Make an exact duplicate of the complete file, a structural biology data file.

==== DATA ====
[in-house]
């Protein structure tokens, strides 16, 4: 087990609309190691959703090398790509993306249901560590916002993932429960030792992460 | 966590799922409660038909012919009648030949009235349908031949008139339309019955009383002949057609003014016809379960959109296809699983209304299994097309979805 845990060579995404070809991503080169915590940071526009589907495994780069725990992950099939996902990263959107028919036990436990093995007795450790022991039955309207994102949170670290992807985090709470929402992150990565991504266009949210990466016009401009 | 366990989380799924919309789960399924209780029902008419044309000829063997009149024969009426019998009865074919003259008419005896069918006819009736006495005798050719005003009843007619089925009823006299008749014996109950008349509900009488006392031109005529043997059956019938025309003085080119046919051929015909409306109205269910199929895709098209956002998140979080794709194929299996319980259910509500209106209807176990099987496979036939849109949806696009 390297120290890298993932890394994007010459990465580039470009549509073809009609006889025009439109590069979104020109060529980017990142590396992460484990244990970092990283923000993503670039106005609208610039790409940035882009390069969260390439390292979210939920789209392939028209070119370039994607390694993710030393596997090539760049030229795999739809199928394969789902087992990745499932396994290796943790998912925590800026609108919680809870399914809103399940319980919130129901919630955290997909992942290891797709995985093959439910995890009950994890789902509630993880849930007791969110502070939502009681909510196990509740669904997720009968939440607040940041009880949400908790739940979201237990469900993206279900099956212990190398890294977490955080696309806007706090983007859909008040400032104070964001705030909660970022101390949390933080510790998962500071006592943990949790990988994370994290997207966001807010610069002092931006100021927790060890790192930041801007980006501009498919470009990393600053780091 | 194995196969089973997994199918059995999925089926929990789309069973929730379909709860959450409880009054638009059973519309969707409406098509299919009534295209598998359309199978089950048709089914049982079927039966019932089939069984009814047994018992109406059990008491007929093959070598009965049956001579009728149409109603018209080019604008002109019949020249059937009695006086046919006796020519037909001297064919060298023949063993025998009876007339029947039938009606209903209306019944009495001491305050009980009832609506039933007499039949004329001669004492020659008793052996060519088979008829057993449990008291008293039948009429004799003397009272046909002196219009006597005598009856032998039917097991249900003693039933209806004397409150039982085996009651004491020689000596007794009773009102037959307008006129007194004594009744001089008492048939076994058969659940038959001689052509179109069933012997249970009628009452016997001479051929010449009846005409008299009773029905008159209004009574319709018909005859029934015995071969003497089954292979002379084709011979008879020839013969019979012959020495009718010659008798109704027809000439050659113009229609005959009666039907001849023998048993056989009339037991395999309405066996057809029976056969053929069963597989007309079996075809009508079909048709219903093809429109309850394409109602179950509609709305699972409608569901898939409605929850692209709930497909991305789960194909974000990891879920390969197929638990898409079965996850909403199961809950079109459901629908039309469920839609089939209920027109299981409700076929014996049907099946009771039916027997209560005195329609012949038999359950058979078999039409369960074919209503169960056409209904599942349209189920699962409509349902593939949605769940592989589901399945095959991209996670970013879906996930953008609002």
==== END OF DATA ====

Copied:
[in-house]
């Protein structure tokens, strides 16, 4: 087990609309190691959703090398790509993306249901560590916002993932429960030792992460 | 966590799922409660038909012919009648030949009235349908031949008139339309019955009383002949057609003014016809379960959109296809699983209304299994097309979805 845990060579995404070809991503080169915590940071526009589907495994780069725990992950099939996902990263959107028919036990436990093995007795450790022991039955309207994102949170670290992807985090709470929402992150990565991504266009949210990466016009401009 | 366990989380799924919309789960399924209780029902008419044309000829063997009149024969009426019998009865074919003259008419005896069918006819009736006495005798050719005003009843007619089925009823006299008749014996109950008349509900009488006392031109005529043997059956019938025309003085080119046919051929015909409306109205269910199929895709098209956002998140979080794709194929299996319980259910509500209106209807176990099987496979036939849109949806696009 390297120290890298993932890394994007010459990465580039470009549509073809009609006889025009439109590069979104020109060529980017990142590396992460484990244990970092990283923000993503670039106005609208610039790409940035882009390069969260390439390292979210939920789209392939028209070119370039994607390694993710030393596997090539760049030229795999739809199928394969789902087992990745499932396994290796943790998912925590800026609108919680809870399914809103399940319980919130129901919630955290997909992942290891797709995985093959439910995890009950994890789902509630993880849930007791969110502070939502009681909510196990509740669904997720009968939440607040940041009880949400908790739940979201237990469900993206279900099956212990190398890294977490955080696309806007706090983007859909008040400032104070964001705030909660970022101390949390933080510790998962500071006592943990949790990988994370994290997207966001807010610069002092931006100021927790060890790192930041801007980006501009498919470009990393600053780091 | 194995196969089973997994199918059995999925089926929990789309069973929730379909709860959450409880009054638009059973519309969707409406098509299919009534295209598998359309199978089950048709089914049982079927039966019932089939069984009814047994018992109406059990008491007929093959070598009965049956001579009728149409109603018209080019604008002109019949020249059937009695006086046919006796020519037909001297064919060298023949063993025998009876007339029947039938009606209903209306019944009495001491305050009980009832609506039933007499039949004329001669004492020659008793052996060519088979008829057993449990008291008293039948009429004799003397009272046909002196219009006597005598009856032998039917097991249900003693039933209806004397409150039982085996009651004491020689000596007794009773009102037959307008006129007194004594009744001089008492048939076994058969659940038959001689052509179109069933012997249970009628009452016997001479051929010449009846005409008299009773029905008159209004009574319709018909005859029934015995071969003497089954292979002379084709011979008879020839013969019979012959020495009718010659008798109704027809000439050659113009229609005959009666039907001849023998048993056989009339037991395999309405066996057809029976056969053929069963597989007309079996075809009508079909048709219903093809429109309850394409109602179950509609709305699972409608569901898939409605929850692209709930497909991305789960194909974000990891879920390969197929638990898409079965996850909403199961809950079109459901629908039309469920839609089939209920027109299981409700076929014996049907099946009771039916027997209560005195329609012949038999359950058979078999039409369960074919209503169960056409209904599942349209189920699962409509349902593939949605769940592989589901399945095959991209996670970013879906996930953008609002």